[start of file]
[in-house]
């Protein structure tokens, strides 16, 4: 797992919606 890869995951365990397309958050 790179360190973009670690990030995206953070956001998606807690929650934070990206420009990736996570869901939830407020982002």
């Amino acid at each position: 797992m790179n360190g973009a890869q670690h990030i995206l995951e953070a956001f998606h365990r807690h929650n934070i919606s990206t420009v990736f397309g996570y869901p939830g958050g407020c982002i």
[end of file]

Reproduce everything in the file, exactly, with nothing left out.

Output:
[in-house]
């Protein structure tokens, strides 16, 4: 797992919606 890869995951365990397309958050 790179360190973009670690990030995206953070956001998606807690929650934070990206420009990736996570869901939830407020982002």
């Amino acid at each position: 797992m790179n360190g973009a890869q670690h990030i995206l995951e953070a956001f998606h365990r807690h929650n934070i919606s990206t420009v990736f397309g996570y869901p939830g958050g407020c982002i």